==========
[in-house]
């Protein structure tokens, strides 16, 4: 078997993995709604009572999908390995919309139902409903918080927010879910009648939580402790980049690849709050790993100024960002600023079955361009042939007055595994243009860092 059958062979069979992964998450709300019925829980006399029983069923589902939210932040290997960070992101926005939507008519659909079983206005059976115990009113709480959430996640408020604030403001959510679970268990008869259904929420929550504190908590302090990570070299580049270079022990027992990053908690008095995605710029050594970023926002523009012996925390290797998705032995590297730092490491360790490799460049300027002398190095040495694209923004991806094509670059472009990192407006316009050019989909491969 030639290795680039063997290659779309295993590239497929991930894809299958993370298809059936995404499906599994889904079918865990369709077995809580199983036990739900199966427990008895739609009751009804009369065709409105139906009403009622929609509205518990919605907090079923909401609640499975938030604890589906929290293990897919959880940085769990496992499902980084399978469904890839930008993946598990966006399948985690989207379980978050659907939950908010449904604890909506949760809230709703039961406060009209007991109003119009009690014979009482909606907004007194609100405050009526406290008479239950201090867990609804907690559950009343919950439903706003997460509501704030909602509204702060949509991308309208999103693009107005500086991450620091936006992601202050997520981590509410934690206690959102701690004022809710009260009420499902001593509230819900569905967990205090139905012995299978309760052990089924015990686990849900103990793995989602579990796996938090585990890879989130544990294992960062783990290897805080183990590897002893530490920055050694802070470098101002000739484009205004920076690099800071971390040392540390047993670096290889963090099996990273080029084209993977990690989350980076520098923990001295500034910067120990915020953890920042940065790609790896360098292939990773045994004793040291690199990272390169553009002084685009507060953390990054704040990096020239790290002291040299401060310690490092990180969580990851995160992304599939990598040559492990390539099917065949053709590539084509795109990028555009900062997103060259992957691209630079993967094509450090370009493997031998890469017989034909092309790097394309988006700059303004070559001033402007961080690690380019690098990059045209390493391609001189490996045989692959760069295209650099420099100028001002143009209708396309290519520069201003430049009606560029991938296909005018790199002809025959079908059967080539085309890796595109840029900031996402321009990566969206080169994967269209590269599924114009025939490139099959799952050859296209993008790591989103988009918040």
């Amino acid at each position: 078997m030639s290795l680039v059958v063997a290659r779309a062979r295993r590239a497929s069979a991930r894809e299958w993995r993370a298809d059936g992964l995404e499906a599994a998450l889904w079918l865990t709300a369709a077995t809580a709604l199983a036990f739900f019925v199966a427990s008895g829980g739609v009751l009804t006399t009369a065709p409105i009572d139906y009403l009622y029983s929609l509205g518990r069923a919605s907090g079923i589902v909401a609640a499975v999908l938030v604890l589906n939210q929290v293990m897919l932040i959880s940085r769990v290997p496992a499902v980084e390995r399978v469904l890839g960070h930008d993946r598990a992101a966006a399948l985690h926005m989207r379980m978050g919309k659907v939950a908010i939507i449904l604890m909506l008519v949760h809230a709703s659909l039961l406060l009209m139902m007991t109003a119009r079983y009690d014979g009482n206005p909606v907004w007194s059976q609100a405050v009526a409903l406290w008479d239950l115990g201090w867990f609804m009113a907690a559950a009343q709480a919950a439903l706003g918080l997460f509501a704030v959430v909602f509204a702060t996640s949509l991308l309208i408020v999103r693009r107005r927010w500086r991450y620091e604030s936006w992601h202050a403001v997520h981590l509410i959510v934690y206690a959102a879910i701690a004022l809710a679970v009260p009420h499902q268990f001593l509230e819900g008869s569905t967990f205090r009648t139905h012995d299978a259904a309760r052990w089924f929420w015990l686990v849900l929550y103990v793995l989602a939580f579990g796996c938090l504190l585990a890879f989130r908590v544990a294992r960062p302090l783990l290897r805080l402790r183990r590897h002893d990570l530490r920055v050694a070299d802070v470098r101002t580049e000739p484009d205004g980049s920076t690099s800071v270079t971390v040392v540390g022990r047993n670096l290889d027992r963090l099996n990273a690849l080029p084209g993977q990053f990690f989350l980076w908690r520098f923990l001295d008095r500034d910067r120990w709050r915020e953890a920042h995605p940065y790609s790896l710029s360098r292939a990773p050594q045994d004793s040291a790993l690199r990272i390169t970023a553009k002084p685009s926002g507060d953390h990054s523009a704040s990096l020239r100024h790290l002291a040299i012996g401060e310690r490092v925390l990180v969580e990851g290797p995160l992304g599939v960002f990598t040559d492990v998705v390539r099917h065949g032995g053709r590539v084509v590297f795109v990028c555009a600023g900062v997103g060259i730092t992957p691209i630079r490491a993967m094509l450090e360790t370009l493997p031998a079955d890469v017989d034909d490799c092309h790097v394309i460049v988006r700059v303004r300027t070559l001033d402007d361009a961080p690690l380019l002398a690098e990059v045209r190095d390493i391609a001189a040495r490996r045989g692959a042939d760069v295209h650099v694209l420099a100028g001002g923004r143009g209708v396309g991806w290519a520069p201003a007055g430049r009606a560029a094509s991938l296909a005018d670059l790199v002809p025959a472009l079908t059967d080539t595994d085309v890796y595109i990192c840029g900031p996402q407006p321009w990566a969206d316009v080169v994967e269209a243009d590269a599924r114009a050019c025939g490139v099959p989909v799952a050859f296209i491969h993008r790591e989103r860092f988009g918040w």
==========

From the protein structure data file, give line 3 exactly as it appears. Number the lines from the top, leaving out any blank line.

């Amino acid at each position: 078997m030639s290795l680039v059958v063997a290659r779309a062979r295993r590239a497929s069979a991930r894809e299958w993995r993370a298809d059936g992964l995404e499906a599994a998450l889904w079918l865990t709300a369709a077995t809580a709604l199983a036990f739900f019925v199966a427990s008895g829980g739609v009751l009804t006399t009369a065709p409105i009572d139906y009403l009622y029983s929609l509205g518990r069923a919605s907090g079923i589902v909401a609640a499975v999908l938030v604890l589906n939210q929290v293990m897919l932040i959880s940085r769990v290997p496992a499902v980084e390995r399978v469904l890839g960070h930008d993946r598990a992101a966006a399948l985690h926005m989207r379980m978050g919309k659907v939950a908010i939507i449904l604890m909506l008519v949760h809230a709703s659909l039961l406060l009209m139902m007991t109003a119009r079983y009690d014979g009482n206005p909606v907004w007194s059976q609100a405050v009526a409903l406290w008479d239950l115990g201090w867990f609804m009113a907690a559950a009343q709480a919950a439903l706003g918080l997460f509501a704030v959430v909602f509204a702060t996640s949509l991308l309208i408020v999103r693009r107005r927010w500086r991450y620091e604030s936006w992601h202050a403001v997520h981590l509410i959510v934690y206690a959102a879910i701690a004022l809710a679970v009260p009420h499902q268990f001593l509230e819900g008869s569905t967990f205090r009648t139905h012995d299978a259904a309760r052990w089924f929420w015990l686990v849900l929550y103990v793995l989602a939580f579990g796996c938090l504190l585990a890879f989130r908590v544990a294992r960062p302090l783990l290897r805080l402790r183990r590897h002893d990570l530490r920055v050694a070299d802070v470098r101002t580049e000739p484009d205004g980049s920076t690099s800071v270079t971390v040392v540390g022990r047993n670096l290889d027992r963090l099996n990273a690849l080029p084209g993977q990053f990690f989350l980076w908690r520098f923990l001295d008095r500034d910067r120990w709050r915020e953890a920042h995605p940065y790609s790896l710029s360098r292939a990773p050594q045994d004793s040291a790993l690199r990272i390169t970023a553009k002084p685009s926002g507060d953390h990054s523009a704040s990096l020239r100024h790290l002291a040299i012996g401060e310690r490092v925390l990180v969580e990851g290797p995160l992304g599939v960002f990598t040559d492990v998705v390539r099917h065949g032995g053709r590539v084509v590297f795109v990028c555009a600023g900062v997103g060259i730092t992957p691209i630079r490491a993967m094509l450090e360790t370009l493997p031998a079955d890469v017989d034909d490799c092309h790097v394309i460049v988006r700059v303004r300027t070559l001033d402007d361009a961080p690690l380019l002398a690098e990059v045209r190095d390493i391609a001189a040495r490996r045989g692959a042939d760069v295209h650099v694209l420099a100028g001002g923004r143009g209708v396309g991806w290519a520069p201003a007055g430049r009606a560029a094509s991938l296909a005018d670059l790199v002809p025959a472009l079908t059967d080539t595994d085309v890796y595109i990192c840029g900031p996402q407006p321009w990566a969206d316009v080169v994967e269209a243009d590269a599924r114009a050019c025939g490139v099959p989909v799952a050859f296209i491969h993008r790591e989103r860092f988009g918040w």